Catching up with Castleton: this year’s excavation.

Colin Merrony of the Archaeology Dept, University of Sheffield talking to Dave Barratt, Derbyshire County Archaeologist at this year's Castleton excavations.
Colin Merrony (with his back to us!) of the Archaeology Dept, University of Sheffield talking to Dave Barratt, Derbyshire County Archaeologist at this year’s Castleton excavations.

As you may know ETA is based in the beautiful Derbyshire Peak District and we do like our local archaeology! We do try to get to see as many sites and projects as we can and we finally made it to this year’s excavation in Castleton.

The excavation was part of an on-going project – The Search for Castleton’s Medieval Hospital, St Mary in the Peak. The project is a joint venture between Castleton Historical Society and the Archaeology Dept of the University of Sheffield. The team has been working on the project since 2007 and each year has seen more evidence of Castleton’s story unearthed.

This year saw the main work continue in the area known as Spital Field where they believe the medieval hospital St Mary of the Peak is located. A number of stone walls have been found in the excavations over recent years, but the archaeological adage of “walls do not a building make” has certainly been the case so far, but this year saw another one revealed and it looks promising that a building is at last emerging. Of course, the full story will gradually become clear once the finds and data from this year’s excavation are added to that which the team have built up over the years, although Colin Merrony of the Archaeology Dept is very hopeful. They also found a drain. Not very exciting you might think, but it is thought the still working drain dates to the 18th century. It is not yet fully understood who built it and why. What they do know it that it works and takes water away from the road and down towards the river. This year the team also had three small trenches behind the Methodist Chapel. They found some paving and rubble which could be from the demolition on pre-existing buildings when the chapel was built in the 1880s.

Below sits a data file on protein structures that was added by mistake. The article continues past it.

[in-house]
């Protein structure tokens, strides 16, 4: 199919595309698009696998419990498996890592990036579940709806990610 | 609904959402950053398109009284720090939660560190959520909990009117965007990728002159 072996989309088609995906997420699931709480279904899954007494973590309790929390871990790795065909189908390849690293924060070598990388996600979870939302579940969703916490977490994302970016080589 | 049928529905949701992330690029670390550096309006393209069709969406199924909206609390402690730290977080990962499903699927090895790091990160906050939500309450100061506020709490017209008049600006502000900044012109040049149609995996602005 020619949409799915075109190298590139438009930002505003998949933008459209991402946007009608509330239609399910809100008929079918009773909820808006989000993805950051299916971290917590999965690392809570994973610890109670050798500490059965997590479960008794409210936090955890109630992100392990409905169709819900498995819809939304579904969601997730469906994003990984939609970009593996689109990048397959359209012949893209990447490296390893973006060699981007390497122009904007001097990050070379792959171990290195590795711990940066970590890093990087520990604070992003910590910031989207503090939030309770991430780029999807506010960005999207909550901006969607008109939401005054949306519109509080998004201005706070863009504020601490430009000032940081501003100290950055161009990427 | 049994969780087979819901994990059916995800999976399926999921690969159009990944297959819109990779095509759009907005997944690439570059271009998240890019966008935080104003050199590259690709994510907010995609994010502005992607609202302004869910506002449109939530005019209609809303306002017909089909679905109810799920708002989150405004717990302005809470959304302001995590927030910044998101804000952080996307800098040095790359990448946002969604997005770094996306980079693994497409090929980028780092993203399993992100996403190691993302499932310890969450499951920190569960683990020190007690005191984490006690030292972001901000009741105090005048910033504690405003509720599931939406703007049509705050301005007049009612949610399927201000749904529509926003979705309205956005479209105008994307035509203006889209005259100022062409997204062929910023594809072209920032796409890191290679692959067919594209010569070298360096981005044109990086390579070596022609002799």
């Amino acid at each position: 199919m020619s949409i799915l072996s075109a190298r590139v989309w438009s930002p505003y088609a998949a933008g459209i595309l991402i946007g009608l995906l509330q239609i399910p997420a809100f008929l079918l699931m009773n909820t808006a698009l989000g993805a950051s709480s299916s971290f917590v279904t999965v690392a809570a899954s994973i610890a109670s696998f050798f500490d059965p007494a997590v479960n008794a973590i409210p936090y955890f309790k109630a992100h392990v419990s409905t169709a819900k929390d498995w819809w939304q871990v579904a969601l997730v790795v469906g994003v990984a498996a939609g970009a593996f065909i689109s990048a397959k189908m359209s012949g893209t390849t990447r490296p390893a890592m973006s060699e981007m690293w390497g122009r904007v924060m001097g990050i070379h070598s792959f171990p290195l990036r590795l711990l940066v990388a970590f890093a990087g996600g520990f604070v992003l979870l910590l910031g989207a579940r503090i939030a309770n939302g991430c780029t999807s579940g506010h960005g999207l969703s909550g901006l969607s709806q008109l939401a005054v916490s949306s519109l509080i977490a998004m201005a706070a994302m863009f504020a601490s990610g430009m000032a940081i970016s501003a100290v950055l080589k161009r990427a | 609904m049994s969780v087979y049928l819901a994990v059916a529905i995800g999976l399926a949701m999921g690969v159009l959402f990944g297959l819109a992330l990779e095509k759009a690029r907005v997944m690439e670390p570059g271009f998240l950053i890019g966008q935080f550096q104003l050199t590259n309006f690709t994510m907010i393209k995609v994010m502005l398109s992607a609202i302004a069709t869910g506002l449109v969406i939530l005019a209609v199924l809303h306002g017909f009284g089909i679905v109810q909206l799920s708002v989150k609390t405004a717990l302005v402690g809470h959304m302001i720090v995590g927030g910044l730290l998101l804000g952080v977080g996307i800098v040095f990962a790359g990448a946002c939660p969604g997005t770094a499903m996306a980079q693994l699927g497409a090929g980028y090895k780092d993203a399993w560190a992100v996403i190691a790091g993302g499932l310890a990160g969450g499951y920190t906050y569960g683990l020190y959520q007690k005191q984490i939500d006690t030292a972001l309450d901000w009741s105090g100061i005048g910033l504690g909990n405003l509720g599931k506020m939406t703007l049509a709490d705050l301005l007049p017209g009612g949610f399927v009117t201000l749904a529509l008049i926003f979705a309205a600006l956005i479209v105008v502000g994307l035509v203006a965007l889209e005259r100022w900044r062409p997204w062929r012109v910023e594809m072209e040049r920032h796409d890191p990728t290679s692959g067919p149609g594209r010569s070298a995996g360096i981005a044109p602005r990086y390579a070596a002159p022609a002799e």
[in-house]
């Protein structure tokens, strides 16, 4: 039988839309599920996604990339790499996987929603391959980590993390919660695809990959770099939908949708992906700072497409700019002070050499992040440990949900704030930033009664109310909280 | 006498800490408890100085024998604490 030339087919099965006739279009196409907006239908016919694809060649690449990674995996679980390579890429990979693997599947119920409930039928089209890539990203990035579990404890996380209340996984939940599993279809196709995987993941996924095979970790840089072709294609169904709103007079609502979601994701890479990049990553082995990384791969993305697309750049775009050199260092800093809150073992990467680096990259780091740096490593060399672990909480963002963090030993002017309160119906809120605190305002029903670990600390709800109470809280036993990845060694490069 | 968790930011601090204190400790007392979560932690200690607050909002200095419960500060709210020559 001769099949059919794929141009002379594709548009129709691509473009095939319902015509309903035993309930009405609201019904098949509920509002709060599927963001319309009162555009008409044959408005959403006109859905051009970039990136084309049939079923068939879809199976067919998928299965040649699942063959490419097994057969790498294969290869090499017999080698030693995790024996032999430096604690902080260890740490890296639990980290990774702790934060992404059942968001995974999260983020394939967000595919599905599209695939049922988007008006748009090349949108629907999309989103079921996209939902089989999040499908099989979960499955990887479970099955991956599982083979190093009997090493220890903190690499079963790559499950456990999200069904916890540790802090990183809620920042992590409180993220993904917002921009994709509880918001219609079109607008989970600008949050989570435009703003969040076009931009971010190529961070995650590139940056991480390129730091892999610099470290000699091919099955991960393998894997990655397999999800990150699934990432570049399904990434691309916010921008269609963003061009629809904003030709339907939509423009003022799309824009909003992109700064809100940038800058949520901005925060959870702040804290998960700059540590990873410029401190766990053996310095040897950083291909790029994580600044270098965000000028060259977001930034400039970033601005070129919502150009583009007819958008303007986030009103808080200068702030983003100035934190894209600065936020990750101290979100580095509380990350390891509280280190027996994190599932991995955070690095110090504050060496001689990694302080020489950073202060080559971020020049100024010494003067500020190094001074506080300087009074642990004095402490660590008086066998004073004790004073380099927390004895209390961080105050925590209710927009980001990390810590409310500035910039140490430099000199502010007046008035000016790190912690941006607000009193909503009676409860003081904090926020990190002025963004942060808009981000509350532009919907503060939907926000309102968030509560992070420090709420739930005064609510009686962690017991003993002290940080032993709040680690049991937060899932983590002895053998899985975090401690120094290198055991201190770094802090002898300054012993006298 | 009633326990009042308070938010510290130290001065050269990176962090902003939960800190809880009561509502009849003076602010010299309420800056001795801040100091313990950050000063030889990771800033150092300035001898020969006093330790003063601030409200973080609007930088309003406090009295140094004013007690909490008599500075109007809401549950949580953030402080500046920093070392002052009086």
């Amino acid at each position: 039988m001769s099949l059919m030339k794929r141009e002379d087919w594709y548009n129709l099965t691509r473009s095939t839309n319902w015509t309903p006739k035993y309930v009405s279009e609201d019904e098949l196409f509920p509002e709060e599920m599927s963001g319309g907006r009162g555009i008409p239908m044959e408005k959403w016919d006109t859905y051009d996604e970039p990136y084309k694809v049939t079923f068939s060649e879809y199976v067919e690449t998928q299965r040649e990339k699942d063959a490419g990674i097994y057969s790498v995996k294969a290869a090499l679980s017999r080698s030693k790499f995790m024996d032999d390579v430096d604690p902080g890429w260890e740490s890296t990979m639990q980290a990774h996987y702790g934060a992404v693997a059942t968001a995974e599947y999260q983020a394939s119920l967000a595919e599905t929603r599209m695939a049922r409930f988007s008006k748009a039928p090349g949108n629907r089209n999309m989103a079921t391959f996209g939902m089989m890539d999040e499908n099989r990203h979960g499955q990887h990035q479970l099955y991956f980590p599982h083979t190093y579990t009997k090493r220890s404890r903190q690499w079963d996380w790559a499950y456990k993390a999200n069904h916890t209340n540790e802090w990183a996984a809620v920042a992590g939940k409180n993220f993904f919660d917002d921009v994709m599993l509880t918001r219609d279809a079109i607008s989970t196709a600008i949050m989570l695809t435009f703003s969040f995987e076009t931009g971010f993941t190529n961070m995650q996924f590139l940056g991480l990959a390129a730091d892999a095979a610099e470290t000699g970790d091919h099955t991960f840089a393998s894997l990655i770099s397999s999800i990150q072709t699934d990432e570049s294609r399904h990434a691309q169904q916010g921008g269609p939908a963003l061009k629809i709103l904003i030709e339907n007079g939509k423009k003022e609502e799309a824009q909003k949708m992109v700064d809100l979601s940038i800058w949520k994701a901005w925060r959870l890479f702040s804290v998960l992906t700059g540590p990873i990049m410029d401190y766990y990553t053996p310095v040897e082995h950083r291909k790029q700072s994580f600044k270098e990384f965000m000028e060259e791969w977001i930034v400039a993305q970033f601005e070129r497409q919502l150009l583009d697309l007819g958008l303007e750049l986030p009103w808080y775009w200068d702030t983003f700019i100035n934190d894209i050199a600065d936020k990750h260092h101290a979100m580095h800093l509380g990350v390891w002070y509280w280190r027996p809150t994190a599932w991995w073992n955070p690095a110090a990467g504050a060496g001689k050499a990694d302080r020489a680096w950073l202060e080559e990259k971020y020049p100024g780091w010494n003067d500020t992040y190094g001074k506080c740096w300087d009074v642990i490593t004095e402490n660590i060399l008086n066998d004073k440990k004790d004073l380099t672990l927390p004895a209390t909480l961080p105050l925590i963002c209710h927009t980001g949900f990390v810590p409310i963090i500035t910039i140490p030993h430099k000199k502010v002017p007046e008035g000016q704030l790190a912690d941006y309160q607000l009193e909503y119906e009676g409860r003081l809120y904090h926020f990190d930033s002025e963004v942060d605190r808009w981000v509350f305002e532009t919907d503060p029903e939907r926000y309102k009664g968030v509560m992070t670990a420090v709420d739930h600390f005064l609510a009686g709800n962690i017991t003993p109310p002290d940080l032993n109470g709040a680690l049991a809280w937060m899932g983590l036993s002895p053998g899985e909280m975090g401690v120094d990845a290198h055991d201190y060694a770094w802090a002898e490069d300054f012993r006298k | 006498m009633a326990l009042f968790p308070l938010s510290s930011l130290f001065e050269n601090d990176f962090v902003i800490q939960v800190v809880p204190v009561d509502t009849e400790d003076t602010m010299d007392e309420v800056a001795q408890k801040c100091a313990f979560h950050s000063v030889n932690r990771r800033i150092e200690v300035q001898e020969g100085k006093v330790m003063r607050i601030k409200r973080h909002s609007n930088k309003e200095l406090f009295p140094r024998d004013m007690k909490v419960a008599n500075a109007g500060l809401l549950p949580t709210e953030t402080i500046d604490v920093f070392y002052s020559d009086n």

Castleton Historical Society has a website Castleton Historical Society and blog CHS Blog which detail the project, other events and how to join. Give them your support!

This entry was posted in Archaeology News, Britain, KS2, Medieval and tagged , , , , . Bookmark the permalink.

Leave a Reply